Friday, April 28, 2017

Social Learning: Learning from and with one another.

At simCEO, we are educators at the core.

We founded our company with the core belief that learning in schools must to be naturally engaging and mirror the skills of the real-world to promote intrinsic student motivation. That belief has guided us in creating a learning experience with five unique features. Learning - for tomorrow - needs to have these elements.


1) Students who move beyond recall and produce solutions with content.
2) Social Learning: Learning from and with one another.
3) Contextual Learning: Authentic roles & goals
4) Students as creators and dynamic evaluators
5) Empowering instructors to customize learning experiences for their students.


Earlier, we shared the ideal elements needed to move from student recall to students who create solutions with content.  It takes an open-ended, real-world, engaging problem with critical thinking and decision-making at it’s core.  

Our post today focuses on social learning.


Those types of learning experiences can no longer exist only between teacher and student. Students need to see - and learn from - how other students try to navigate these experiences. In short, we need to move from the one-to-one teacher:student model to the many-to-many model.


Model
Teacher
Student
One to One
Teacher tutors one. Provides task. Teacher provides feedback, evaluates, and returns work.
Student turns in work. Student receives feedback.
One to Many
Teacher gives lecture. Online tutorials.
Student solves a problem on a blog. Students gives verbal presentation.
Many to Many
Guided/Socratic  discussions. Online chat room. Team sports.
Help forums. Online mult-player games.





What defines quality experiences in the many to many model?  In it’s simplest form, it embodies the essence of Bandura’s social learning - allowing learners to learn in a specific context through imitation and modeling. In it’s best context, there is a blurred line between the expert and learner. Everyone accepts responsibility for both roles.

Our best learning environments allow students to learn from - and with - one another. The teacher’s role is transformed into a context maker who learns what students can do.


As Kathleen Norris from the Center for Digital Education shares in K-12 Classrooms Needs to be Hotbeds of Social Learning, “Social learning is the education strategy of the playground, of the workplace, of the dinner table, of the learning strategies of Plato, Dewey and, more recently, of serious thinkers such as Lev Vygotsky and Seymour Papert. The time has come to support educators in taking advantage of 1-to-1, Internet-connected, Web 3.0 technologies and make our children’s classrooms hotbeds of social learning.”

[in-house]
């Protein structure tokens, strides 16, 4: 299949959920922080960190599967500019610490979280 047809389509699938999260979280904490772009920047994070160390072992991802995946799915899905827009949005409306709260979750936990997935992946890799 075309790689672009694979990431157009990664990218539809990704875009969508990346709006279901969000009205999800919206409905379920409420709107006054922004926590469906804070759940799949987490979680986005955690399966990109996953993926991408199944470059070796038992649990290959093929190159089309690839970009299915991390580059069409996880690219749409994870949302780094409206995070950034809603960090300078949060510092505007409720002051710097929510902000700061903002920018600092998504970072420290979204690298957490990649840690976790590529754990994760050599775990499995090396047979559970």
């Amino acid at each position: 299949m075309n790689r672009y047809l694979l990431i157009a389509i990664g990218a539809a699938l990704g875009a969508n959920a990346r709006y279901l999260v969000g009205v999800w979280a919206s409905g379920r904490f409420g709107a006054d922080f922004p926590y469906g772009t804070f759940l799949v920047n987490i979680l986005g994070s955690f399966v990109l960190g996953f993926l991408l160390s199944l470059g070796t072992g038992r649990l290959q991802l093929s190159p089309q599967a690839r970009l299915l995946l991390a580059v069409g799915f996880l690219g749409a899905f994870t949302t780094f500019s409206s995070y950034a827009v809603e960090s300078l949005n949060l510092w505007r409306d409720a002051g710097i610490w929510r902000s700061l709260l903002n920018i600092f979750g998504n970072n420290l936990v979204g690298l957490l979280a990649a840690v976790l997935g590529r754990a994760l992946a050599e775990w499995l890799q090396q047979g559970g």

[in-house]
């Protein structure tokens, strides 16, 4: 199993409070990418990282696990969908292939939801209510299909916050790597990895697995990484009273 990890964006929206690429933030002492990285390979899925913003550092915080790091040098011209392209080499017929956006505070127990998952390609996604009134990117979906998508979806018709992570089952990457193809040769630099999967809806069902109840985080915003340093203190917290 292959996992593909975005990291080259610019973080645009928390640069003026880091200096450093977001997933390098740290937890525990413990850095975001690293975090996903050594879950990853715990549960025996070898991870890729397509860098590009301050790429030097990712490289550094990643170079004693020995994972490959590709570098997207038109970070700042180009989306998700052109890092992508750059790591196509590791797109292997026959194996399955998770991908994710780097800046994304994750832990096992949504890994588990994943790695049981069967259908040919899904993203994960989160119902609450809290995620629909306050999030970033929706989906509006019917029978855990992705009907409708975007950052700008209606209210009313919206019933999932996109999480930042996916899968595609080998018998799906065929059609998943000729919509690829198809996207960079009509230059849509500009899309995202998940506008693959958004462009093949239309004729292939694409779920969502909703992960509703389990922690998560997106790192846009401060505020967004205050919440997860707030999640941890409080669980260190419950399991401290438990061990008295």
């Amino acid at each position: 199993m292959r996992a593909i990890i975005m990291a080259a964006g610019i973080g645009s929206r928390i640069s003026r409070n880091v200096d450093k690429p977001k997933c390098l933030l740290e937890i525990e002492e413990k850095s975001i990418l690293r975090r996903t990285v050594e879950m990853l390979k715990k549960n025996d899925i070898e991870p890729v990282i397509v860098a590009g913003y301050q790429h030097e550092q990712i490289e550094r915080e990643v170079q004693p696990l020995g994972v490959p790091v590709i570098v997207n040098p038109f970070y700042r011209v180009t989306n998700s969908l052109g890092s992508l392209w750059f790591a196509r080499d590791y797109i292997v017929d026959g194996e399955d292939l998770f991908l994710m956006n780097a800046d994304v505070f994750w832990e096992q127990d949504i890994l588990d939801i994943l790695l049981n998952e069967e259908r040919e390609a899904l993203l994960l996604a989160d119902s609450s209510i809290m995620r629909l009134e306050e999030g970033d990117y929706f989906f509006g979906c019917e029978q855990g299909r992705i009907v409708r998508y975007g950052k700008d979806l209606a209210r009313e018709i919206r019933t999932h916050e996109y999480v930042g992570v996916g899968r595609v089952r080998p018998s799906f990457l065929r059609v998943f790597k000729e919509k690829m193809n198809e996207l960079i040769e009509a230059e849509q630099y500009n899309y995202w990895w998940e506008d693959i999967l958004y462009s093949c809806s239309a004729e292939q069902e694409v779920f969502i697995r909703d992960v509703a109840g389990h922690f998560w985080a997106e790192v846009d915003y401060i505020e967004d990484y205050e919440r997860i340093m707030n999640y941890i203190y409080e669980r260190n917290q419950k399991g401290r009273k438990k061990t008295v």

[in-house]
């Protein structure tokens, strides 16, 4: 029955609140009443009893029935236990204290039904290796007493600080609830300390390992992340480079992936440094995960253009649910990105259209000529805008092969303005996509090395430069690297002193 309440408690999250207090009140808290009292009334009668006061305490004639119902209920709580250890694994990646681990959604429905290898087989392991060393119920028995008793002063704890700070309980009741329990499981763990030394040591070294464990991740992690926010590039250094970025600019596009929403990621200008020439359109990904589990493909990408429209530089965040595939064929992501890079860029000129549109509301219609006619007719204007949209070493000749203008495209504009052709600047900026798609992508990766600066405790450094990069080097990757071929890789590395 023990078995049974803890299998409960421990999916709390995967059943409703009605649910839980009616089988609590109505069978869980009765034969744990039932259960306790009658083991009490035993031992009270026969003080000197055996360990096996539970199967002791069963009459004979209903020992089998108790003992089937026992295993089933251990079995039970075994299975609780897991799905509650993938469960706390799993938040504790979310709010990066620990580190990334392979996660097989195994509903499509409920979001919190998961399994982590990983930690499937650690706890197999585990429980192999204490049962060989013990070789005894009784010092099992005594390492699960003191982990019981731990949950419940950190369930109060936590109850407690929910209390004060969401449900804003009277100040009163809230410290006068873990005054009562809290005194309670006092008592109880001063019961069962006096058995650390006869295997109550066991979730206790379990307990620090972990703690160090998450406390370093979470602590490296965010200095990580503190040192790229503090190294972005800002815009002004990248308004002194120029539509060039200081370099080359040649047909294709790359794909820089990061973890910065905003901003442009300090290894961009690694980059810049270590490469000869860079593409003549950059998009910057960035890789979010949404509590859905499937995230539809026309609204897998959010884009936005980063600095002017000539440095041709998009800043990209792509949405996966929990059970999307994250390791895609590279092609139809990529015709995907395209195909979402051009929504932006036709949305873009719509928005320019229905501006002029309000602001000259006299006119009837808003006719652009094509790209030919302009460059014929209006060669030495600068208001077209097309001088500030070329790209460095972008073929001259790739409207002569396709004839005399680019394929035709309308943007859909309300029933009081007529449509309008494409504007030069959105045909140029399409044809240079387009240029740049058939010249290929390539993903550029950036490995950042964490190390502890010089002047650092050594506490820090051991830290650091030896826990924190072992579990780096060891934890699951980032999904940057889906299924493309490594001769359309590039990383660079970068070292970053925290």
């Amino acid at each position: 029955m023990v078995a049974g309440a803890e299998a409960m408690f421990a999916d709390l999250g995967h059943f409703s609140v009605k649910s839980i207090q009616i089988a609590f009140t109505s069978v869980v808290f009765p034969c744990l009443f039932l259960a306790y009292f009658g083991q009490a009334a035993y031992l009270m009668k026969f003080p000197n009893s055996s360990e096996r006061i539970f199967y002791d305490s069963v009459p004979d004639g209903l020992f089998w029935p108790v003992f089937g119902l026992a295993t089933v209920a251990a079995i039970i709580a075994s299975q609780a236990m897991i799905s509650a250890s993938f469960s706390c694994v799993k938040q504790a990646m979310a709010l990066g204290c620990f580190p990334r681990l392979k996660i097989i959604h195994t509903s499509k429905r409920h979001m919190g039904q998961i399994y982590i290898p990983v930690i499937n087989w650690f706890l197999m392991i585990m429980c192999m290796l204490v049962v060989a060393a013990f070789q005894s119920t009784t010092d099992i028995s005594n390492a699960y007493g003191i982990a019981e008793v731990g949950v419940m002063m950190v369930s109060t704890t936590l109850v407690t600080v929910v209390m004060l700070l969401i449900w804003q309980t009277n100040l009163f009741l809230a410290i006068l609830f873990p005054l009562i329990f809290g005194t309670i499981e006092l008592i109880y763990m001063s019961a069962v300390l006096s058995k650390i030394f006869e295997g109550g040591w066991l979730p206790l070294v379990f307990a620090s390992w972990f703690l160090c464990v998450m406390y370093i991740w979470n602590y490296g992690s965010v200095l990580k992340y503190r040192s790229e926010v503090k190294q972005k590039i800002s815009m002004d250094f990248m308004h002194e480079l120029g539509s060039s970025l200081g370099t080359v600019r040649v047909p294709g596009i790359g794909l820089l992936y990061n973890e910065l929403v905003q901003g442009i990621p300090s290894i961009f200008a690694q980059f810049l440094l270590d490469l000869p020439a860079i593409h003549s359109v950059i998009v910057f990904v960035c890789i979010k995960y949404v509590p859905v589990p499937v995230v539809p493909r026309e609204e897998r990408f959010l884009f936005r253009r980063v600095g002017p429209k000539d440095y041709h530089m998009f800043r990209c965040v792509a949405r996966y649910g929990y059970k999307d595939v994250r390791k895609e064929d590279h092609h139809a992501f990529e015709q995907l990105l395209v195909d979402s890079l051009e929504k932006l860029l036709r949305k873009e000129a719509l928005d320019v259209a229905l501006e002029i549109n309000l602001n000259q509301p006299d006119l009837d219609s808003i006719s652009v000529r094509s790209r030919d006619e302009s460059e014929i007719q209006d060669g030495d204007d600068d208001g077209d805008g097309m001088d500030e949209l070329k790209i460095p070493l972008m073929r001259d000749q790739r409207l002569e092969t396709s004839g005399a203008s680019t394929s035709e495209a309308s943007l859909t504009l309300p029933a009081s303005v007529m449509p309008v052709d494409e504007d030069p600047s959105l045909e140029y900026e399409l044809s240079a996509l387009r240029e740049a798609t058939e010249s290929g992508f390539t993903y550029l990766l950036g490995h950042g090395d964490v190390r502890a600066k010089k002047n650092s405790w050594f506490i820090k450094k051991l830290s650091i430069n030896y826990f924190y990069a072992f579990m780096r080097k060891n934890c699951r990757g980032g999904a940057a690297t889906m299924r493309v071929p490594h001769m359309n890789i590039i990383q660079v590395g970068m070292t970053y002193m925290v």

We created simCEO with this idea in mind. Give students an authentic goal with many possible solutions, and allow them to learn from the diversity of opinions they see. It’s both blessing and a curse.
  • Teachers love the creativity simCEO fosters. Students create their own business to thrive in a specific environment / context. And, they see (and learn) how each other approached those same problems and came up with different solutions. Students make adjustments to their own business which model best solutions for their own context/business.
  • Students see news articles and recognize that changes affect each company differently. They adjust their business plan and their investment philosophy to these changing conditions. Equally important, they see how other students react (differently) to these same news articles.


But we also see evidence of intelligent, committed educators who struggle finding the best way to “tie it all together.”  Open-ended learning can sometimes feel like trying to pin down a cloud. Perhaps this is compounded with online, open-ended learning.
  • How can I effectively assess micro vs. macro entrepreneurial student decisions, and evaluate each accurately? For example, Student A sets up the “right” business for a particular environment but cannot understand or apply supply and demand. Student B has a poor business idea but applies his knowledge of supply and demand beautifully.
  • How can I measure the quality of business plans - or adjustments to those plans - within a dynamic environment?
  • How can I separate (and evaluate) lucky actions and adjustments from competent applications of knowledge?


Open-ended tasks are complex and more than a little messy. They are filled with what if? moments where students make choices and go down various pathways. That doesn’t always lend itself to easy assessments. But those are the real-world environments our students need navigate.


We continue to seek out feedback from educators who have ideas for how to best evaluate within these open-ended environments.


But let’s not forget. Learning experiences with discrete outcomes may be easier to evaluate, but those experiences offer little context for social learning. We can’t aim for “right” at the expense of “meaningful”.



Jetlag Learning creator and CEO, Derek Luebbe, is the current Head of School at the Shanghai Community International School (SCIS), Pudong Campus


At Jetlag Learning, we create online learning simulations where students compete and interact with one another - instead of a program -  to make the learning environment more dynamic and mirror real-world problem solving.

Our first simulation, simcEO,  product targets entrepreneurship and financial literacy as students create their own companies to form an interactive stock market,  and then buy/sell shares in each other's company to influence the share prices as they react to news stories - real or fictional.

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